Key takeaways

  • LLC loans are designed to cover day-to-day expenses
  • Business owners may be required by their lenders to sign a personal guarantee
  • Understanding your loan terms and creating a business budget are two ways to successfully manage an LLC loan

If your business is structured as a limited liability company (LLC), an LLC loan can help cover many of your needs. Whether you’re trying to get a new business off the ground, improve cash flow at your well-established LLC or consolidate business debt, the right LLC loan can be a useful tool.

Finding and getting approved for an LLC loan are two of the main challenges many small business owners face. But once you’ve found the best LLC loan for you, you also need to know how to manage your LLC business loan to ensure you get the most value out of the funds you receive and avoid falling into debt or defaulting.

Keep reading to learn more about how to get a business loan with an LLC and how to manage them.

What is an LLC business loan?

A small business LLC loan is a business loan taken out by a limited liability company. LLCs function differently than other business entity types like C and S corporations. An LLC is designed to help protect its owners. When you operate as an LLC, creditors should only be able to seize company assets, not your personal ones.

Unfortunately, lenders get around this by requiring business owners to sign a personal guarantee. Once you sign that document, you essentially void your personal liability protection. That means a lender has the right to come after your personal assets if you fail to pay back your business loan.

That’s why it’s important that you know how to manage an LLC loan and avoid going into default.

Bankrate insight
You can get an LLC loan from various sources, such as traditional banks, credit unions or online lenders. Research options and compare rates to find the best fit.

5 ways to manage an LLC loan

Once you figure out how to get an LLC loan, you can’t apply a set-it-and-forget-it mentality just yet. Actively managing this debt means staying on top of your payments and putting the money you borrowed to the best possible use for your business. To best manage your LLC business loan, follow these steps.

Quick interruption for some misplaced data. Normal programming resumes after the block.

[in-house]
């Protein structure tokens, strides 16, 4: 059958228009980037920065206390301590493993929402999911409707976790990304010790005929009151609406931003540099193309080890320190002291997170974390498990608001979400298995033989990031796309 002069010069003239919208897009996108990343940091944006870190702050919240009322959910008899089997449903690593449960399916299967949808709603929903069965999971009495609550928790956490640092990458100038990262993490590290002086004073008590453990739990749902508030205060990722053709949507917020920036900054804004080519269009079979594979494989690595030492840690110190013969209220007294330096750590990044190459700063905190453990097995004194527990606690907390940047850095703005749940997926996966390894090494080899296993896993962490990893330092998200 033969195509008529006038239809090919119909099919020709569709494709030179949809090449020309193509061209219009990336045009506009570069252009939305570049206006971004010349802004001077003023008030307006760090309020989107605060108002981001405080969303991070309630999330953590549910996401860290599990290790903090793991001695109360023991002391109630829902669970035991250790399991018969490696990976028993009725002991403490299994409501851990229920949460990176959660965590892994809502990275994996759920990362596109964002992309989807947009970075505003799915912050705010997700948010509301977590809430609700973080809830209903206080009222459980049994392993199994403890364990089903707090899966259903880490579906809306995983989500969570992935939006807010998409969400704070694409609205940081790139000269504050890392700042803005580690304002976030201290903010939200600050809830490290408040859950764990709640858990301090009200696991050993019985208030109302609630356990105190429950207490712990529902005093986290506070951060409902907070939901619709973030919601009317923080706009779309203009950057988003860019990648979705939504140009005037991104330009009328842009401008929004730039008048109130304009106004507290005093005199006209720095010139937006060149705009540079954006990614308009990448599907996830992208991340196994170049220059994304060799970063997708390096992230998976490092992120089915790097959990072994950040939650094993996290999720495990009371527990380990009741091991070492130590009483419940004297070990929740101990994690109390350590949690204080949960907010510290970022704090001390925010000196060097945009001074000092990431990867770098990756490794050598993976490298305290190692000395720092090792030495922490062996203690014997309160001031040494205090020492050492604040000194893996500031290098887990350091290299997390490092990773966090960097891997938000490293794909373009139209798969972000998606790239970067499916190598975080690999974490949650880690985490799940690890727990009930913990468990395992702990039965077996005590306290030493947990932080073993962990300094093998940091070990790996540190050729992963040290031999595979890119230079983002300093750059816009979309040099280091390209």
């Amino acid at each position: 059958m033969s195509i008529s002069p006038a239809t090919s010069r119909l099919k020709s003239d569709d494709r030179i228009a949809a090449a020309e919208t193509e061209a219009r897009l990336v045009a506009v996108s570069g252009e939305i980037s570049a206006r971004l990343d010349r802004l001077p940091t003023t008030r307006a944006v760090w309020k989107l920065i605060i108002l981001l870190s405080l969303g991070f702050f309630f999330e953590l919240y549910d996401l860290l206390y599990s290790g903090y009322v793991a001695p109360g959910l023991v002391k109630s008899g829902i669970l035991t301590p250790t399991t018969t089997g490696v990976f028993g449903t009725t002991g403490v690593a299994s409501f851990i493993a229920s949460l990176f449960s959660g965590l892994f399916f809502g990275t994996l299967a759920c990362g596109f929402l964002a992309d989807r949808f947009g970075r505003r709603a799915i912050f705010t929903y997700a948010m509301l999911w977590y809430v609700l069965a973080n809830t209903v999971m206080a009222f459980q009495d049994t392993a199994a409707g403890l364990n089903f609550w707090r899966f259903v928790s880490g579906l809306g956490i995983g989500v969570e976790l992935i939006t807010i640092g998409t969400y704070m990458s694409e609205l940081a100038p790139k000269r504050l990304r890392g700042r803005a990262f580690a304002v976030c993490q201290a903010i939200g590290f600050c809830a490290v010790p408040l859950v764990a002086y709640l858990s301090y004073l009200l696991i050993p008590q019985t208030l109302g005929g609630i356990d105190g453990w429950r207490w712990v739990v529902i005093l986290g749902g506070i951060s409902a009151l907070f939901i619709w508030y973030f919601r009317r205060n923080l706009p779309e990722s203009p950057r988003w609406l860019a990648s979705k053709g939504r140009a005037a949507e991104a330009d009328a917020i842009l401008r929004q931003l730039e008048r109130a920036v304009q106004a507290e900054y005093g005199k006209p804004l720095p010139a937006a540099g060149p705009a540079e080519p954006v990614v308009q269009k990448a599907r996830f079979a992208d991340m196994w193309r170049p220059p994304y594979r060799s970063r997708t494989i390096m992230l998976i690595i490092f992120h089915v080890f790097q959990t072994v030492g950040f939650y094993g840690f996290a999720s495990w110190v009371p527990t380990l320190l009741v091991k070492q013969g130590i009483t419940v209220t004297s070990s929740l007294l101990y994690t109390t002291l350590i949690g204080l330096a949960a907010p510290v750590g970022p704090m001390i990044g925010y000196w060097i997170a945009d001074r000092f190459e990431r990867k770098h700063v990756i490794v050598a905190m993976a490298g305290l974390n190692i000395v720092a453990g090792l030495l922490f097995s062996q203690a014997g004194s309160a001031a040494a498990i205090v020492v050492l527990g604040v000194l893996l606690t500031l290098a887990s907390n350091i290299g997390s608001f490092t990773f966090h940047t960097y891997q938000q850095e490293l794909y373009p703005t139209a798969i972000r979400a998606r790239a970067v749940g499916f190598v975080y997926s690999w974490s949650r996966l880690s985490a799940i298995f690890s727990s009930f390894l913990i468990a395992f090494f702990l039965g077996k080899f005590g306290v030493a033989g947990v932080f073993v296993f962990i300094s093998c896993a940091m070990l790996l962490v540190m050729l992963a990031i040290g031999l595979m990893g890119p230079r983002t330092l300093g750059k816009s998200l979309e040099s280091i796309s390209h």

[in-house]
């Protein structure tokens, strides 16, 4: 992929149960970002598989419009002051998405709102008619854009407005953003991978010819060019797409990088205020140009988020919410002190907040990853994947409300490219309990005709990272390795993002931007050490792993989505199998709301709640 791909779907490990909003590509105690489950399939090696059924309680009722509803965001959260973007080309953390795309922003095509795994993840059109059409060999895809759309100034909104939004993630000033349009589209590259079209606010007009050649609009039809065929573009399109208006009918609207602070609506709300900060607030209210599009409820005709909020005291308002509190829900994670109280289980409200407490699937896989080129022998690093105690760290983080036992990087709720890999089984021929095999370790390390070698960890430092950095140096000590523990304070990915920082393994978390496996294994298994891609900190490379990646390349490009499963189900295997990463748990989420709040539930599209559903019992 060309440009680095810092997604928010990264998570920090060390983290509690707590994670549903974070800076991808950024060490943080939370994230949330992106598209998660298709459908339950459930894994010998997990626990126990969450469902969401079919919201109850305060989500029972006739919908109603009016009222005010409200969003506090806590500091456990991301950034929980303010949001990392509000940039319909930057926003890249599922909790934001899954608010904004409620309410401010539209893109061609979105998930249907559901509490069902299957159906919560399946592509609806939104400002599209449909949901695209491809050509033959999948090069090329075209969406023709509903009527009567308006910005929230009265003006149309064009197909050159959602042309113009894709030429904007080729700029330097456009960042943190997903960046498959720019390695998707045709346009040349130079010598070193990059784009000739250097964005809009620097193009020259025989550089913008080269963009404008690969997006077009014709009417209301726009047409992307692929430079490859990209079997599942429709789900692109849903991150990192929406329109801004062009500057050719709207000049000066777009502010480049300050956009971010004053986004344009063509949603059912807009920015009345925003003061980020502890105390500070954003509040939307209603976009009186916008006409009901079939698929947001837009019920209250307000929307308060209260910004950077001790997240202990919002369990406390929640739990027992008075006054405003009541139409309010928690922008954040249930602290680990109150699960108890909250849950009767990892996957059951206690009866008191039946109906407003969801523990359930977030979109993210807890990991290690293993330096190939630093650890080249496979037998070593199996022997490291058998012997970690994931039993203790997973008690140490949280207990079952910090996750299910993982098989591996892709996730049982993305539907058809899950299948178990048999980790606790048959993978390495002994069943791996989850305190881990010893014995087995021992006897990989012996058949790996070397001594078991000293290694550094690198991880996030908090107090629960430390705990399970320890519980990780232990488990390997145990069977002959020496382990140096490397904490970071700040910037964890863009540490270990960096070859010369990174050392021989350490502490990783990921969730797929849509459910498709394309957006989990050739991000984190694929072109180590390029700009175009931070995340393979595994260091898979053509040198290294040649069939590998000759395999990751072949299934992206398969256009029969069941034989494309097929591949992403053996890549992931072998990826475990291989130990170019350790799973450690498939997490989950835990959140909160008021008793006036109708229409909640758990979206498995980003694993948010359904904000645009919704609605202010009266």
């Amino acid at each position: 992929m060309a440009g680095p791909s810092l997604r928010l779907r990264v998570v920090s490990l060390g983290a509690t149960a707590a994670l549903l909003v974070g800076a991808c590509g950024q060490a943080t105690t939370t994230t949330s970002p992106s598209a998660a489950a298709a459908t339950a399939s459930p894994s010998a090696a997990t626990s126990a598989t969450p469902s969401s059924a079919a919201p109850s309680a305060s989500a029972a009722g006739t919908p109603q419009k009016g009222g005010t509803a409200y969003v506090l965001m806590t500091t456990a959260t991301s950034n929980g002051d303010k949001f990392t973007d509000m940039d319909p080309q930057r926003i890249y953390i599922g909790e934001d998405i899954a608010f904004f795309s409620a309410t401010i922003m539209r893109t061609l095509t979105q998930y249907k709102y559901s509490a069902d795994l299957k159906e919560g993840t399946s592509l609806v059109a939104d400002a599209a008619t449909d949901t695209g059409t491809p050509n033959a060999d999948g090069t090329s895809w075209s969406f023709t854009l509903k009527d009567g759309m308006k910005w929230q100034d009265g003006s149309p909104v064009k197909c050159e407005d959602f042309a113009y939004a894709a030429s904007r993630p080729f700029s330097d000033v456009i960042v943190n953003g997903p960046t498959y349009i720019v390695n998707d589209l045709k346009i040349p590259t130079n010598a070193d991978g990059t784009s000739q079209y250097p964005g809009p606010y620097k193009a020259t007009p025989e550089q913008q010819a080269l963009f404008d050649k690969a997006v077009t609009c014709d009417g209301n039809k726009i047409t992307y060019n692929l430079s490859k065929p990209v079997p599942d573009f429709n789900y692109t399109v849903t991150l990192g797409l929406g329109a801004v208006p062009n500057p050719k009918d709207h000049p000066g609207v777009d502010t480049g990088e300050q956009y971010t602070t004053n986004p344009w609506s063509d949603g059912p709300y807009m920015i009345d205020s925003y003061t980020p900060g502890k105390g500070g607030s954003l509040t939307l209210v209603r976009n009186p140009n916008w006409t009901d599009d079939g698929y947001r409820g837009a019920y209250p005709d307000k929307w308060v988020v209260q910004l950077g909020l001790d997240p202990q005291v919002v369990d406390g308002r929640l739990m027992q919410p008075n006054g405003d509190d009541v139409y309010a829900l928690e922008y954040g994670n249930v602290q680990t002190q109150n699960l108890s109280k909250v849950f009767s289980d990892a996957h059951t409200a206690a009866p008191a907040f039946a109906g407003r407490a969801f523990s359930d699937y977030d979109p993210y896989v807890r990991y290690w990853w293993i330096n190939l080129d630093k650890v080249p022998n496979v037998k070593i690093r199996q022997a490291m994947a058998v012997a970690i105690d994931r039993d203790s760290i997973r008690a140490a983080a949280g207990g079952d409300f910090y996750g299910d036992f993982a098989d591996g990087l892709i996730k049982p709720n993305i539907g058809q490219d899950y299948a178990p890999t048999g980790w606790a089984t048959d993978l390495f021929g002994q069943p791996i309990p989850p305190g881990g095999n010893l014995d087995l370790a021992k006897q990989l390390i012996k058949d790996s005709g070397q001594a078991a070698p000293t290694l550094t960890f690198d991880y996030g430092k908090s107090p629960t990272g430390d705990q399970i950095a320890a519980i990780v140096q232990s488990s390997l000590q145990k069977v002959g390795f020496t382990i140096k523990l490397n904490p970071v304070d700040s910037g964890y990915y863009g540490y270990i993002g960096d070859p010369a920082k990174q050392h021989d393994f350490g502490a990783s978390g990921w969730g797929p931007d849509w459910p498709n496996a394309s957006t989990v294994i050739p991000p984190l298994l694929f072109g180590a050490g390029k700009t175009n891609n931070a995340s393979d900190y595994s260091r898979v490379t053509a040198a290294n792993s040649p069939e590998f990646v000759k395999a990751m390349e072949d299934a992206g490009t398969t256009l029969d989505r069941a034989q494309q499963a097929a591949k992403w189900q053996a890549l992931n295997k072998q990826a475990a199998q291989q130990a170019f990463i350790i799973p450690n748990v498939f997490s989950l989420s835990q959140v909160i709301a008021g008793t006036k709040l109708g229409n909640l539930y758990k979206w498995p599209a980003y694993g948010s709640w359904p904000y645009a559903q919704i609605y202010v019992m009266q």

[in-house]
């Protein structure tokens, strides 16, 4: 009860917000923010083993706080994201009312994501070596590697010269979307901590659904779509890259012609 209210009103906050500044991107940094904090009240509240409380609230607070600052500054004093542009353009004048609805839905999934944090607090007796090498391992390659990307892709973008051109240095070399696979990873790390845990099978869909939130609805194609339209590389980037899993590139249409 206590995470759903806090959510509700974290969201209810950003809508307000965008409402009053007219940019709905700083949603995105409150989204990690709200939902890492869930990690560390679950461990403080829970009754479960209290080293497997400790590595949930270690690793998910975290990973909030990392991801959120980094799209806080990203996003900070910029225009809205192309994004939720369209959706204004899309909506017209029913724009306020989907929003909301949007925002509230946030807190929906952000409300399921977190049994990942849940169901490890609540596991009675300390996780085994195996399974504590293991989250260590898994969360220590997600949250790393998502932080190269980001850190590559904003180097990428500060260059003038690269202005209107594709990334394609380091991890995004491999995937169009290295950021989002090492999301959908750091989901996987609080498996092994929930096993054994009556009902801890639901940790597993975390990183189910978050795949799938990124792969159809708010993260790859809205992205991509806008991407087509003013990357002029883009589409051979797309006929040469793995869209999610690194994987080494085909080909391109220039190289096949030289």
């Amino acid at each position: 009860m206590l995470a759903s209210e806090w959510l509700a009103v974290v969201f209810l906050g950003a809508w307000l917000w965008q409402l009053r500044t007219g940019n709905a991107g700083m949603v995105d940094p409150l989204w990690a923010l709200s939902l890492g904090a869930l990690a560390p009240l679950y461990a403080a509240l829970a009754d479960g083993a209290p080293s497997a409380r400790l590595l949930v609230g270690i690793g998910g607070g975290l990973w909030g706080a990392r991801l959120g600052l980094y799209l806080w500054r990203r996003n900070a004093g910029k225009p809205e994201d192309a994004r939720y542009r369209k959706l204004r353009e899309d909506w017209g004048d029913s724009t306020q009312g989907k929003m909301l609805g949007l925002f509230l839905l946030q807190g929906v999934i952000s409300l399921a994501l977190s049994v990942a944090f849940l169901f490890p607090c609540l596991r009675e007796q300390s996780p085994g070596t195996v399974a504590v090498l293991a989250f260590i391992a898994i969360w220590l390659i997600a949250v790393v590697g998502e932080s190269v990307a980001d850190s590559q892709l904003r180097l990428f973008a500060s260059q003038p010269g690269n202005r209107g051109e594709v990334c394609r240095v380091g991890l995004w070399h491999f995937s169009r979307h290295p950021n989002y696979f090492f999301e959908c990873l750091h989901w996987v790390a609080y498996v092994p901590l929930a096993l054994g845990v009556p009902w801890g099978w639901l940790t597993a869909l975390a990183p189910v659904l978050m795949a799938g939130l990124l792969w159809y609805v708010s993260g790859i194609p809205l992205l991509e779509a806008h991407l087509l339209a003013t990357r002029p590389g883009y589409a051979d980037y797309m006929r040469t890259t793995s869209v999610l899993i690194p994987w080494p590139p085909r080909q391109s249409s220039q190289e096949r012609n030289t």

1. Understand the loan terms

Specifically, read through the entire loan agreement to make sure you understand the following:

  • The loan amount (how much you borrowed)
  • The loan term (how long you have to pay it back)
  • The repayment schedule (how much you own to the lender and when)
  • The business loan collateral (what you put up to secure the loan)
  • The interest rate and whether or not it fluctuates (fixed vs. variable interest rate)
  • The grace period (if any) for late payments
  • Any associated fees, like a prepayment fee if you pay off the loan early

If you’re not sure what something in the loan documentation means, ask your lender for clarification. The last thing you want is to set an aggressive repayment plan for yourself only to find out that paying off the loan early lands you with a hefty fee. Or worse yet, you could discover that your interest rate is variable when you thought it was fixed.

Read through your loan documentation carefully. This is one place where surprises most definitely aren’t welcome.

2. Have a budget

Just like any other debt, business loans for a new LLC or a longstanding one require regular repayment. A business budget helps you keep track of your income and expenses. This can make it easier for you to manage your business loan.

To create a business budget, examine your revenue. You may be able to do this based on your most recent months of accounts receivable, but you’ll also need to account for seasonal changes and slow periods. From there, you’ll need to determine your fixed costs and variable expenses, which get subtracted from your income.

If you’re not a fan of doing the math, business budget software can go a long way to making it easy to create and keep an eye on your budget.

Bankrate insight